People seeking asylum are currently some of the most vulnerable members of our global community. It is imperative that they are treated humanely and with dignity. These people must be provided with options for settlement in safe countries free from further persecution.
I urge the Australian Government, to be committed to its international obligations, and continue its work within the region and with non-government organisations to ensure the safety of those seeking asylum.
Whilst it is important to prevent the loss of life at sea, it is equally important to provide adequate care for those in offshore detention. The Australian Government needs to provide adequate amenities, and provide quick resettlement options.
I urge the Australian Government, to provide adequate amenities to those on Manus Island, and to endorse programs that both protect lives at sea and in its care.

Most Rev Vincent Long Van Nguyen OFM Conv
Bishop Delegate for Migrants and Refugees
Bishop of Parramatta

Tuesday, August 01, 2017

Celebrating World Breastfeeding Week 2017

The World Breastfeeding Week’s 25th year in 2017 is about working together for the common good!

#WBW2017 will call on advocates and activists, decision-makers and celebrants to forge new and purposeful partnerships. Together, let’s attract political support, media attention, participation of young people and widen our pool of celebrants and supporters. 

Only then can we campaign for a generation and commit to achieving the Sustainable Development Goals  by 2030.


As a Catholic I have been surrounded by religious imagery. At its best it inspires and challenges. At its worse it  is tacky and cheap.  Yet apart from galleries and some European Churches you will search in vain for an image of the Virgin Mary breastfeeding.

Perhaps this is the week to invite our local parishes and religious centres to include this image in our public spaces as an acknowledgement of the Incarnation and the role of Mary as Mother of the Lord.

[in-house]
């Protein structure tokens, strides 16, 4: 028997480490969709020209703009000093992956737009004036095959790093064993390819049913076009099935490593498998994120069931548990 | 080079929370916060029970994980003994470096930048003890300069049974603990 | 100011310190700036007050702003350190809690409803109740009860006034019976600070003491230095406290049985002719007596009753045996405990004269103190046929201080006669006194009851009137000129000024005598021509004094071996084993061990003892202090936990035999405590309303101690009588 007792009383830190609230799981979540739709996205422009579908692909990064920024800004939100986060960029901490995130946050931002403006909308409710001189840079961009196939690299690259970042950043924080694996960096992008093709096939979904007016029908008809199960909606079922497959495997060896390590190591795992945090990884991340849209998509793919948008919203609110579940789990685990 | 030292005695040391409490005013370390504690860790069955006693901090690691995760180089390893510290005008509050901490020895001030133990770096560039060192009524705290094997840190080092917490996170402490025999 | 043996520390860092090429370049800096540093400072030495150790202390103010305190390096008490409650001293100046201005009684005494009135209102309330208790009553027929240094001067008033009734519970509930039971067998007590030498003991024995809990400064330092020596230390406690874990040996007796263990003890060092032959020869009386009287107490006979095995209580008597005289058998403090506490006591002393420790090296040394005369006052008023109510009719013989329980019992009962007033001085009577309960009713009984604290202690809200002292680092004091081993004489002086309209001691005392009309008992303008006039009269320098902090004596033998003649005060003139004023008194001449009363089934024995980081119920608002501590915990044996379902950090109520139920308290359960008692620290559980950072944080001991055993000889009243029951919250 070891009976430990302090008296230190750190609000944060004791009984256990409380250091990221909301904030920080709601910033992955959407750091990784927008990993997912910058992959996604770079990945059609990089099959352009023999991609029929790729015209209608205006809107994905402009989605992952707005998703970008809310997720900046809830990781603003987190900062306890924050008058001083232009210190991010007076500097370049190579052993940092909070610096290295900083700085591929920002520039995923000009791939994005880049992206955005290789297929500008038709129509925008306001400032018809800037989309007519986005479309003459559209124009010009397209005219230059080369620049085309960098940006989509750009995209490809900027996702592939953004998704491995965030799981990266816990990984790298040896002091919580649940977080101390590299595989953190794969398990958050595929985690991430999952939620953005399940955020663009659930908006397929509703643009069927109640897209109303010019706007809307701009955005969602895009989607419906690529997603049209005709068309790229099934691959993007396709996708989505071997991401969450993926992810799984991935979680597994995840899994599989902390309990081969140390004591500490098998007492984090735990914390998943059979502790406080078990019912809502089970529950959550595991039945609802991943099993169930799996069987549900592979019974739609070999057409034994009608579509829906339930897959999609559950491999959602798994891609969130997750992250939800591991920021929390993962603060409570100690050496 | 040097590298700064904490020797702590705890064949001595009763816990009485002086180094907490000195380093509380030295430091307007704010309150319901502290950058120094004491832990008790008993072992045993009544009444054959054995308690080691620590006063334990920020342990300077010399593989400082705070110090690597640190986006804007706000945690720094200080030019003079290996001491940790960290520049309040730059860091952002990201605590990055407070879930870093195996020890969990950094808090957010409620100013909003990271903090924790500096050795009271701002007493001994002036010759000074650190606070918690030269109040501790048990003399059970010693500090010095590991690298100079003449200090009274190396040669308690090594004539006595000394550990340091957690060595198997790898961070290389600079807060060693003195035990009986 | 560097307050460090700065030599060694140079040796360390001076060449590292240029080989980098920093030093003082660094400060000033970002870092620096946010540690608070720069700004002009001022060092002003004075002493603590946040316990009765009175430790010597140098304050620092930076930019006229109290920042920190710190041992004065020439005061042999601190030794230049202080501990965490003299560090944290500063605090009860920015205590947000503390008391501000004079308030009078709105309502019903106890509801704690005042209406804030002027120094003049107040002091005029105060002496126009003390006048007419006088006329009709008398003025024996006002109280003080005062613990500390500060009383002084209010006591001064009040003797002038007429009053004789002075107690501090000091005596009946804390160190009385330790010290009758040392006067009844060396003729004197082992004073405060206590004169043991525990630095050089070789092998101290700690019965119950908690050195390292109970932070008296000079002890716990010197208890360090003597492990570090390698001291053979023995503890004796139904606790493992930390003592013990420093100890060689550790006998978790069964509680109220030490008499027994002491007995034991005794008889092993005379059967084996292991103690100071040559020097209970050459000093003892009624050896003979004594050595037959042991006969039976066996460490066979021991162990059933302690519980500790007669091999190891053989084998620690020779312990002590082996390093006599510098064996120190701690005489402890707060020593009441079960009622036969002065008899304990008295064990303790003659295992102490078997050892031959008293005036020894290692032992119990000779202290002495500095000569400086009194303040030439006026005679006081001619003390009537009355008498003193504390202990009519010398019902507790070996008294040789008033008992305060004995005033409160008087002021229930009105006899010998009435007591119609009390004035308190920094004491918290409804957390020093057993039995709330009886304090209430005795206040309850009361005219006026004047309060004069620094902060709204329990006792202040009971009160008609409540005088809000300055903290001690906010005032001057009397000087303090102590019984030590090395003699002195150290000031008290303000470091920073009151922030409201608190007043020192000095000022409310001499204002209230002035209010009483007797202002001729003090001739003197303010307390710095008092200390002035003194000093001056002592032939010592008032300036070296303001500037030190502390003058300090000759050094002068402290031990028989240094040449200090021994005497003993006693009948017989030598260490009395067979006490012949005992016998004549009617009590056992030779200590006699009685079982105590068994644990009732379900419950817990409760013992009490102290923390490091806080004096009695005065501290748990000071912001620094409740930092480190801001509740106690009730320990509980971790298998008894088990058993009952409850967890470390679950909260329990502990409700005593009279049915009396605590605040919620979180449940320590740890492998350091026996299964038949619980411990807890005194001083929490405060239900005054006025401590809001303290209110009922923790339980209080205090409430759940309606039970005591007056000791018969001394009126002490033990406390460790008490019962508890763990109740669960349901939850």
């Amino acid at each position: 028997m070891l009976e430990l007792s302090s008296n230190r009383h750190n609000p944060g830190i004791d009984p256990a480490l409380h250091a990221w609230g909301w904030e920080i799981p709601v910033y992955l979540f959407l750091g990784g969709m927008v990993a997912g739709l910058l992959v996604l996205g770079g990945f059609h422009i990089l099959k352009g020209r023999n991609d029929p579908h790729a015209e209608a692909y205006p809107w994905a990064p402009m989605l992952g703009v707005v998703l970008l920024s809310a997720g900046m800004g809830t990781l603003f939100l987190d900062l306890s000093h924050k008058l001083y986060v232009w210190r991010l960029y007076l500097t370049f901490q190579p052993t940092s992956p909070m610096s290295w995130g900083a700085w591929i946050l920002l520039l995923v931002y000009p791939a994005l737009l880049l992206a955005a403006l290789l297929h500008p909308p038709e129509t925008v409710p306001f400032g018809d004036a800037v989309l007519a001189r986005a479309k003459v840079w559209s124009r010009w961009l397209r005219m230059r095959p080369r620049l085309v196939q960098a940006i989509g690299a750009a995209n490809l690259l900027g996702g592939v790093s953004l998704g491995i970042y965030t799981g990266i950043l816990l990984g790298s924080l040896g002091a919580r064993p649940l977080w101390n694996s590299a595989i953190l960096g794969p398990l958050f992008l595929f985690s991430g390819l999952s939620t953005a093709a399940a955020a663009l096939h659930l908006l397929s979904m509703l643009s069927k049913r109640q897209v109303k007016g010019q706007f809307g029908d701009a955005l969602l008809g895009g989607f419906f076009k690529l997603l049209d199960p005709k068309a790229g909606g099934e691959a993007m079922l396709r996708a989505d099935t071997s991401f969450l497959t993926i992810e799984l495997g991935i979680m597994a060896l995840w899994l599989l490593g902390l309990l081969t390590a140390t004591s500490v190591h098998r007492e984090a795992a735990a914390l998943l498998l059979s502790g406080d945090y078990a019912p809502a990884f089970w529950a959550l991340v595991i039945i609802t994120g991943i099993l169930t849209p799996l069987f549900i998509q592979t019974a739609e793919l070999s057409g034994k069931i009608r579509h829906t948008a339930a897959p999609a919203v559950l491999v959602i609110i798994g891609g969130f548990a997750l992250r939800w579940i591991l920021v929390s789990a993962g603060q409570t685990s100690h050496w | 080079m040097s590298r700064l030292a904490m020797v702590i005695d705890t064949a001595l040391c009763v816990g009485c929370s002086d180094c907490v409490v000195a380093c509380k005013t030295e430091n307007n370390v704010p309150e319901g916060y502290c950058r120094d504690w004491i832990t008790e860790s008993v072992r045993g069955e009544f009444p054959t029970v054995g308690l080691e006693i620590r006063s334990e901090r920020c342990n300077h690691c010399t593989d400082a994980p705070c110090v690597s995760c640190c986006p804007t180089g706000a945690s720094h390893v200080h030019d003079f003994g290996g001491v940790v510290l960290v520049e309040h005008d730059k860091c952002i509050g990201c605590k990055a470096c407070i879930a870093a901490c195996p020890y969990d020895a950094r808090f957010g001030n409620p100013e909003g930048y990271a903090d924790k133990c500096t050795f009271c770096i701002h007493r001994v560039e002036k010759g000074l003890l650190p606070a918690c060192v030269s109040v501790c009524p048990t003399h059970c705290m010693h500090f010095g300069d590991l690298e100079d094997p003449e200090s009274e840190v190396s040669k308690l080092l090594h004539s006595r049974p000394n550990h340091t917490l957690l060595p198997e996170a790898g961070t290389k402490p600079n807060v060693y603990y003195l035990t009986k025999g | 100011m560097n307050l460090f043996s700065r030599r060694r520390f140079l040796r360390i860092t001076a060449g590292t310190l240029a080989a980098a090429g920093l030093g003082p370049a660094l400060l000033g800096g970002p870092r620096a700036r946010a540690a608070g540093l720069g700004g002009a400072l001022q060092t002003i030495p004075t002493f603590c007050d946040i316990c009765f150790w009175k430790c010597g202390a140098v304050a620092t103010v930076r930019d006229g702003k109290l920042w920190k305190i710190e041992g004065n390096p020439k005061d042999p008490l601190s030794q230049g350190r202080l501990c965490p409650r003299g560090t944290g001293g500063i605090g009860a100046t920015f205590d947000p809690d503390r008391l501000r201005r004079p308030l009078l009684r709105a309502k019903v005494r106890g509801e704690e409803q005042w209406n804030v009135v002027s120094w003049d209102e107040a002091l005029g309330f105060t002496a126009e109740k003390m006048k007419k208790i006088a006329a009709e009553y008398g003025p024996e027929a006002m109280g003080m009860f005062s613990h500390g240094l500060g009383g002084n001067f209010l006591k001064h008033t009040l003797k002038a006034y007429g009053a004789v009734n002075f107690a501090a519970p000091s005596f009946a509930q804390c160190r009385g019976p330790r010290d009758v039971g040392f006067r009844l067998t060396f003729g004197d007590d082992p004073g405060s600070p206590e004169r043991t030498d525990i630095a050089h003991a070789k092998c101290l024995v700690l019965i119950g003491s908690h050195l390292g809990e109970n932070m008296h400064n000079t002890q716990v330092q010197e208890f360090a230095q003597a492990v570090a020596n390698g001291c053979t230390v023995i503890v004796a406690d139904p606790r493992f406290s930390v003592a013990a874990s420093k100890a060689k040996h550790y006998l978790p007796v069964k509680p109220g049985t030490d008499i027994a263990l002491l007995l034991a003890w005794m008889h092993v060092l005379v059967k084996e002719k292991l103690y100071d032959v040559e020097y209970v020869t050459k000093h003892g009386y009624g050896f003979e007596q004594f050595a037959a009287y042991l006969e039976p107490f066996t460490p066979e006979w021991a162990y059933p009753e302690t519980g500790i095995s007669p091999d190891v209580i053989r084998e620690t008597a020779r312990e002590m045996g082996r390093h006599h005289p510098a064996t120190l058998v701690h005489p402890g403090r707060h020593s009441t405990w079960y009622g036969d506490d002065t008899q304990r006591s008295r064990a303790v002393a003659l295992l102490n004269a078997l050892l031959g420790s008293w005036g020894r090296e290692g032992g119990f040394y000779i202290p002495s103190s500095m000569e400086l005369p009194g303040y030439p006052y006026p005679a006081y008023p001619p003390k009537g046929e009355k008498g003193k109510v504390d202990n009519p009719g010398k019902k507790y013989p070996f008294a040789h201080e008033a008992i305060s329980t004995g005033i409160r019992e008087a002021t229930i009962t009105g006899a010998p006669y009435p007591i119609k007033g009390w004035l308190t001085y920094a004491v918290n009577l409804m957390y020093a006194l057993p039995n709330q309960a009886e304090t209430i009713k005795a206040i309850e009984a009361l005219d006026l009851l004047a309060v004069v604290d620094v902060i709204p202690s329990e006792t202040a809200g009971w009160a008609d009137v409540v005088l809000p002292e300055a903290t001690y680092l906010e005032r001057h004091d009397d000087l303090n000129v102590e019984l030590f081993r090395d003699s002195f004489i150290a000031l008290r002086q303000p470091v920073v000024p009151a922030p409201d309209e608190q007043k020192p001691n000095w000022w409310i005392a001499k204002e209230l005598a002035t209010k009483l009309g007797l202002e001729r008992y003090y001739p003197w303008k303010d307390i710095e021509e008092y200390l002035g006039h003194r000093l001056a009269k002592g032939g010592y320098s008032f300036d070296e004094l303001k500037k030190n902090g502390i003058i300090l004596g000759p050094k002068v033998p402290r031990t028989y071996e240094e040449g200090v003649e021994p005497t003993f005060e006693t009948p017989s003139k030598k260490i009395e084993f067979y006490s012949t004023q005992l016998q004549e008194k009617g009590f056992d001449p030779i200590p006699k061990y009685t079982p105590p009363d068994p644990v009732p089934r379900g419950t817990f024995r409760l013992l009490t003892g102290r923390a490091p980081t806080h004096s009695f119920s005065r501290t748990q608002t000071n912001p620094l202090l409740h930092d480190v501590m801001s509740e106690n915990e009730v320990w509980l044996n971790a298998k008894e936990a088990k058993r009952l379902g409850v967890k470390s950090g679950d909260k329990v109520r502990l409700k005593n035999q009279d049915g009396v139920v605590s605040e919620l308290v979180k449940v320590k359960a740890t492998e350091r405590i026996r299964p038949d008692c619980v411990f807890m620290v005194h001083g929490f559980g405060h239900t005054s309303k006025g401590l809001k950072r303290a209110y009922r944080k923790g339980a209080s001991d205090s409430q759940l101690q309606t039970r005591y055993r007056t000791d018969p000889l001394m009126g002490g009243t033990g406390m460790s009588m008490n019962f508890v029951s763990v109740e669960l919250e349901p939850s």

Are your Churches and places of worship welcoming spaces for women to breastfeed as they pray?  It seems that the Pope is quite open to this practice:

“You mothers, go ahead and breastfeed, without fear. Just like the Virgin Mary nursed Jesus,” he told worshippers attending an annual ceremony commemorating the baptism of Jesus.







Tuesday, July 04, 2017

New Catholic Super Heroes for Australia


In the last week of June the Australian Catholic  Bishops Conference rode on a "high" for a couple of days. On 28th June they released the   announcement of a new Plenary Council Executive Council which in pewspeak means a group of people to kick start the Church yet again.

The next day  most of them hoped over to Geraldton  for the ordination of  Michael  Morrisey, the new Catholic Bishop. Somewhere between departure and arrival  their phones lit up with  a news item about George Cardinal Pell that has wiped the gloss off their mitres for the rest of the year.

For Catholics of the "old school",plenary is one of those get out of jail words that conjures up liberation, release,  and a short cut to eternal happiness. This  Plenary Council however has a slightly more modest agenda:

  ‘This is no time for the Church to be putting up signs that say “business as usual”. If we needed any proof, then the Royal Commission has shown that. We need to face the facts, and in the light of the facts, which aren’t always friendly, we have to make big decisions about the future. The Plenary Council will place the Church on a sound footing to respond to what is not merely an era of change but a change of era.’

So, these lucky people are the super heroes that will unleash a new era for Australian Catholicism  which will be launched in 2020!! Nor sure if that includes adding to the census tally  So, let's meet the crew and  see how they line up in communication with  the rest of us in various pews. The link on the name will show a piccie and a bit of a bio or where available a video clip.

Mr Daniel Ang – Broken Bay
In addition to writing timeofthechurch, Daniel can also be followed on Twitter (@DanielAngRC), at LinkedIn or contacted by email (DanielAngRC@gmail.com). He is a married layman with two children. Still waiting for him to answer my friend request on Facebook.

Mr Shayne Bennett – Brisbane
·    Manager of FX Mission Teams, the University Arm of NET Ministries at NET Australia
·     Director Mission and Faith Formation at Holy Spirit Seminary, Brisbane  Another FB friend request "in the queue
  
Br Ian Cribb SJ – Broken Bay

Dr Gemma Cruz – Melbourne


Ms Sally Hood – Brisbane Also "in the queue awaiting response to a FB friend request.

Mr John Lochowiak – Adelaide

Dr Brigid McKenna – Hobart

Ms Sarah Moffatt – Adelaide A FB friend!!

Sr Grace Roclawska CSFN – Parramatta

Rev Dr Ormond Rush – Townsville Has FB so you can follow him but does not have a friend request button/


Mrs Theresa Simon – Sydney (Maronite Church)

Dr Nigel Zimmerman – Parramatta

Very Rev Ian Waters  Senior Fellow of the Catholic Theological College, Melbourne will serve as Historical and Canonical Consultant to the Committee. 

Oh dear, poor old Ian gets a serve as lacking a bit of pastoral sensitivity in this extract from "Hell on the Way to Heaven "by Chrissie Foster. Hope his skills have improved a bit lately for this new role.

Initially and on an ad interim basis the Committee will be chaired by Archbishop Mark Coleridge, Chair of the Bishops Commission.